This winter in Champaign has been, well, quite warm! The first few days of December actually saw fairly warm nights. There is not an inch of snow on the ground, no frozen lakes and squirrels are busy making merry. Birds can be heard chirping in the (late) morning and you can roam around in a light jacket in the afternoon. Meanwhile, in India, I am told it snowed in Saharanpur and Chandigarh, two areas that you would least expect to see any snow ever.

And they say there's global warming! Well, that was just rhetorical, this is actually climate change in action, characterized by extreme weather. So last year, Illinois got a record cold winter while California got (and still has) a record drought; while in India, the country saw extreme heat waves and now extreme cold waves. Although this has probably made people quite happy this winter, it is bad news for all of us in the future. 

A Brutal Attack

The Pakistani Taliban's attack on a school in the strategic city of Peshawar, killing over a hundred people, mostly children and teenagers, is a horrific crime against humanity and possibly one of the worst acts of terrorism in recent history. The attack was in retaliation to Operation Zarb-e-Azb on militants in the restive North Waziristan area in FATA, a difficult operation for the army operationally and for embattled PM Nawaz Sharif politically.

This is not the time to play politics. The creation of these militants by the Pakistani state, first to fight the Soviets and then against Kashmir, was clearly a grand mistake that is now eating up the country from within. A plan to destroy India has now ended up killing over a hundred innocent children in school in the country itself. Humanity requires us to spare innocent children, who hardly have any control over events, from political battles. But then, the TTP has never really been humane.

Domestically, Pakistan is going to have to make up its mind. The likes of Imran Khan cannot talk about negotiating with the Taliban if this is the standard of humanity that they set. Fortunately, PM Sharif has called for resolute continuation of Zarb-e-Azb, a brave and difficult decision to make, and he deserves applause and support for it. Imran Khan has to give up his tactics and come down to the issue of making people safe - most particularly in KPK, whose capital city is Peshawar, and which his party the PTI governs.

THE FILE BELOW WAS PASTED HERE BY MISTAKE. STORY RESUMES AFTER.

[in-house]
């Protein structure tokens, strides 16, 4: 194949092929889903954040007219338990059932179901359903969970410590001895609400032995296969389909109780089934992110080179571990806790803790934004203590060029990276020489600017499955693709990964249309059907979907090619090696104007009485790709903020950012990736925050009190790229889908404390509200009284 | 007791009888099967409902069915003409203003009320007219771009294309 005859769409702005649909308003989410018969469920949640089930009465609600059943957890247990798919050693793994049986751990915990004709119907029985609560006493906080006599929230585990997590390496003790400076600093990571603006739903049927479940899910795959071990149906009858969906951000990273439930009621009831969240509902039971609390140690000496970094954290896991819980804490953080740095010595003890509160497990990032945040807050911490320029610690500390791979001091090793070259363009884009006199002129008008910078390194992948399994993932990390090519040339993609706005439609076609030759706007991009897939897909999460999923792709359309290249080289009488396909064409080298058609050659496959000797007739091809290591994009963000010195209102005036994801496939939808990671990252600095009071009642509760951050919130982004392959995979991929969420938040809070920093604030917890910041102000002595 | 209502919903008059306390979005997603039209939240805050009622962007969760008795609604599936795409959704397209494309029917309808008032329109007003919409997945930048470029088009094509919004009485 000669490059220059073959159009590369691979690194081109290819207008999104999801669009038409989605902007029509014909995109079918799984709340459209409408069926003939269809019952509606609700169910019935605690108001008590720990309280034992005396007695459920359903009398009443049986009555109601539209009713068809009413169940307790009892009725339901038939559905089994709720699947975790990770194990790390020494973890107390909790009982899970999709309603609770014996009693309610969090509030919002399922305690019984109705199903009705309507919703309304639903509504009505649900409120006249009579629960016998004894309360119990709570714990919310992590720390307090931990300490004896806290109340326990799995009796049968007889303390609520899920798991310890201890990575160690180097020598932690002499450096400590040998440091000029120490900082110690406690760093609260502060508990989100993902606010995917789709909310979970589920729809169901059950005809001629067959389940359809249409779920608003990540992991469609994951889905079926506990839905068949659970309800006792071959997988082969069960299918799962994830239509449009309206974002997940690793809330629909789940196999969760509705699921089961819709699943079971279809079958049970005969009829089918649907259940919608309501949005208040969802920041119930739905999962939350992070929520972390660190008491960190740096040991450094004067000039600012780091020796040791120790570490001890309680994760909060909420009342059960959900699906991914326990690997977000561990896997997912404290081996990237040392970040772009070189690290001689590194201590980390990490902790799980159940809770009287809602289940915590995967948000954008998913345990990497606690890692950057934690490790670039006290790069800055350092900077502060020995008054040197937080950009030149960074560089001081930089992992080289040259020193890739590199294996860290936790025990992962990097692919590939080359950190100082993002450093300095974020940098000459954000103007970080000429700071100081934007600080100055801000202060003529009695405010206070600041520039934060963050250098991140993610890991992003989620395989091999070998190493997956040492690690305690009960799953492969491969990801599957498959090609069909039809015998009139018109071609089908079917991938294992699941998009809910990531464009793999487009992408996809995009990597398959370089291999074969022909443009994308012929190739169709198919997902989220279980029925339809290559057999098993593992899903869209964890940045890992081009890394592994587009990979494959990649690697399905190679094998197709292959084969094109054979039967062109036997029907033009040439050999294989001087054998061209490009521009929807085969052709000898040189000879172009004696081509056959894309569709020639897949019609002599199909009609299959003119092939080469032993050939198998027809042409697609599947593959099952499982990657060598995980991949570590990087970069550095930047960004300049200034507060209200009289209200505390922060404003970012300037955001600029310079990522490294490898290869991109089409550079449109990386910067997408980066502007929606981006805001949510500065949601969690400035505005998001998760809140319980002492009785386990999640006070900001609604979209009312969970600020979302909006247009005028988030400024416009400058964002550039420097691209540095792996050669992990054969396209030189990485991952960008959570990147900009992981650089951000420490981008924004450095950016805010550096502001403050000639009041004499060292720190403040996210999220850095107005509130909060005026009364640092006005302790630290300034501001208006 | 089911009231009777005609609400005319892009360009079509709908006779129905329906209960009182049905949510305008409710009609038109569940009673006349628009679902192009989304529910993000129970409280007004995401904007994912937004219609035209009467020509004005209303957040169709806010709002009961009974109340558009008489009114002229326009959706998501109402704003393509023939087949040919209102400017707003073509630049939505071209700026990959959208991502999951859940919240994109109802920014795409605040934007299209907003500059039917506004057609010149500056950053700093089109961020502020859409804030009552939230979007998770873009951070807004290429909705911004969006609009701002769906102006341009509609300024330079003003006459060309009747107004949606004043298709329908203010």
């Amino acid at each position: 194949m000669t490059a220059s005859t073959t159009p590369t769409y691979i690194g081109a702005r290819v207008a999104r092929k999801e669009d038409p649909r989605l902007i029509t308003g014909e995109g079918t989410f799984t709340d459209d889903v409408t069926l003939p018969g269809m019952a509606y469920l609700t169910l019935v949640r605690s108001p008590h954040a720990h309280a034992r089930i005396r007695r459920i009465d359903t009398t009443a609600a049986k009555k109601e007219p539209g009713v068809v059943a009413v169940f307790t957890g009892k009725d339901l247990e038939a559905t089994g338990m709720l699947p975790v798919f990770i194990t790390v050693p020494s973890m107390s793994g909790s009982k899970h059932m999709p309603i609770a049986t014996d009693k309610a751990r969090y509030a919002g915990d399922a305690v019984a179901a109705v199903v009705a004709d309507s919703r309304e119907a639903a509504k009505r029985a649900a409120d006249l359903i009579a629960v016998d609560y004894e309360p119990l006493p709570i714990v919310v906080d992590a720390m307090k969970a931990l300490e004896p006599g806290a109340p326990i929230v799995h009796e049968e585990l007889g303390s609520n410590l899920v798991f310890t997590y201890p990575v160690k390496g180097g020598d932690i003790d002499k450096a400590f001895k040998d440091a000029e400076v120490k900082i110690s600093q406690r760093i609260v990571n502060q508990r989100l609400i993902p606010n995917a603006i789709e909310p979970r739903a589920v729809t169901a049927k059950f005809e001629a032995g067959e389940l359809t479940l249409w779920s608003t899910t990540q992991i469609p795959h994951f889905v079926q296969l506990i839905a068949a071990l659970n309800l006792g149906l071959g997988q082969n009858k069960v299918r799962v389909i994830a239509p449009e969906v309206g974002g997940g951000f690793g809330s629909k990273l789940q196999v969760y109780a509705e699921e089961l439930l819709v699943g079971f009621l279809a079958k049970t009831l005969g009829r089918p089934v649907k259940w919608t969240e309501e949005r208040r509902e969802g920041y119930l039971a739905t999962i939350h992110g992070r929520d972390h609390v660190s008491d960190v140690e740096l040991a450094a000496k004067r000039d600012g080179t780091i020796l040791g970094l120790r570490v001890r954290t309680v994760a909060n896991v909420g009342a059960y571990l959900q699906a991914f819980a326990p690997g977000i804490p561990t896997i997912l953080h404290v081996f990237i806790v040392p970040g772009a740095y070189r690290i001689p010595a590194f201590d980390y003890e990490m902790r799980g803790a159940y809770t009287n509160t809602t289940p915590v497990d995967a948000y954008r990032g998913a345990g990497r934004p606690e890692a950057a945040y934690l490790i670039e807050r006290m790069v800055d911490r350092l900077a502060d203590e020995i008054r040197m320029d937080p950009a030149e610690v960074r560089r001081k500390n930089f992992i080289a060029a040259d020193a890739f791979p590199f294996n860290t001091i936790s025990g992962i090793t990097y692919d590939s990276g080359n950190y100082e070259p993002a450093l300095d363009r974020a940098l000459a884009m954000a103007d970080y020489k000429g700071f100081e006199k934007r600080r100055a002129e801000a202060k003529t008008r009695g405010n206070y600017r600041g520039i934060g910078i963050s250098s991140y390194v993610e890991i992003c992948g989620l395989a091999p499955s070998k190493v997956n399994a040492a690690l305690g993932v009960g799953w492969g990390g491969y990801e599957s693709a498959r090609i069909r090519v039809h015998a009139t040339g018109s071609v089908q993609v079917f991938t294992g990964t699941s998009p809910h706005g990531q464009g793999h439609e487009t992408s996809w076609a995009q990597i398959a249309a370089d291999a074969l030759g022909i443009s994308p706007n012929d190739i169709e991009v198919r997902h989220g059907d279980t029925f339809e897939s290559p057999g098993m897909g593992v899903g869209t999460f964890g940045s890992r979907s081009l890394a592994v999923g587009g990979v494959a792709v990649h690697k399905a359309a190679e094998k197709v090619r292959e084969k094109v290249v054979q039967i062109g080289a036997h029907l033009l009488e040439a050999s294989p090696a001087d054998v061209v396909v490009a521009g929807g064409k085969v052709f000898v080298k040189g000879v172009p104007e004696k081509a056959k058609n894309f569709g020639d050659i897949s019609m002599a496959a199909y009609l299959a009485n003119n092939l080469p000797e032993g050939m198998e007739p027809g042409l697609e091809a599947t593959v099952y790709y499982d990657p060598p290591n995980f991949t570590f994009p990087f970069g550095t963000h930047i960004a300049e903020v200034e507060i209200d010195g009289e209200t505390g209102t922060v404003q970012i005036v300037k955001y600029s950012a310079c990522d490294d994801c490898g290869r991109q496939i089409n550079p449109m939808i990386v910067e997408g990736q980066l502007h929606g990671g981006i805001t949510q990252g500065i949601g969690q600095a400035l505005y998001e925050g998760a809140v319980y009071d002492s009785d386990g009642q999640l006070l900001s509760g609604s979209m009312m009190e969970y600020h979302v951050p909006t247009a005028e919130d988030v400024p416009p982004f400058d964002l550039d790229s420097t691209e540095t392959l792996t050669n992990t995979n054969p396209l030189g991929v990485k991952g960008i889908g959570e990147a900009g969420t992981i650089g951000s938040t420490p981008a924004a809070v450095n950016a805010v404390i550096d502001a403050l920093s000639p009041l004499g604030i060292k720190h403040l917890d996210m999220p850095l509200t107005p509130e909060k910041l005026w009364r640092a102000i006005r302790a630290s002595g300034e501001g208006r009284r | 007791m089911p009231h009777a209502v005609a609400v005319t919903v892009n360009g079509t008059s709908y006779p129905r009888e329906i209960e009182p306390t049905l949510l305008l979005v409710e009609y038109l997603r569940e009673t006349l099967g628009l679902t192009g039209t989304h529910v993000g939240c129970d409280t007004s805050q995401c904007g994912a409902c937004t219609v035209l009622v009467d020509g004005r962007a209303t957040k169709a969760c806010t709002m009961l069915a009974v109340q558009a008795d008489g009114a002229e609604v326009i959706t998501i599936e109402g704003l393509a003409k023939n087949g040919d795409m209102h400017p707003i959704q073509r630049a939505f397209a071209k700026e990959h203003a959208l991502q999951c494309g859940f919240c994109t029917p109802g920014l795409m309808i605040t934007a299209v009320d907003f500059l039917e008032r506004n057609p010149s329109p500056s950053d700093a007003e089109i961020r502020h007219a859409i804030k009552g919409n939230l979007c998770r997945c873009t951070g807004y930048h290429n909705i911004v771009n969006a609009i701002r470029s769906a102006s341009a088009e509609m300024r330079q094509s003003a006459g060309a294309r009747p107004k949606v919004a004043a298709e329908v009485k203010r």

Indian PM Modi did well to ask for schools to observe two minutes of silence in solidarity for the dead children of Peshawar. The city has a deep and ancient history with Indian civilization, which goes back far beyond Partition. For India and the rest of the world, this tragic incident is a moment to question just how far the world has fallen in this war. 

Saturday, December 13, 2014

On the Re-conversion Game

Some RSS-affiliates created a flutter in (what else?) the Rajya Sabha this week when they converted a number of Muslim and Christian people in western UP "back" to Hinduism. If the liberal left is to be believed, this is a gross attack on India's secular character, the idea of India and other things such. Unfortunately, it is a well-known fact all over the country that Christian evangelical groups, backed by groups in North America, as well as Muslim groups backed by their gulf oil lords continue, even today, to convert Hindus, not voluntarily, but largely through taking advantage of their poverty and ignorance.

There are two separate issues here, not including the religious validity of converting anyone to Hinduism (like Judaism, you can only be born into Hinduism. The grey area here is whether you can be born into it, leave, and come back, even between generations). The first issue is about using inducements for conversion. Without a doubt, it is wrong. While people do and should have a right to choose their own religion, to use force of any kind, monetary or otherwise, to make them change it is wrong. This is not just for these lunatic Sangh Parivar-related groups indulging in this laughable display but also for, and in fact more so for, Christian evangelical groups and Muslim groups. Their activities are against freedom of religion in India as a whole.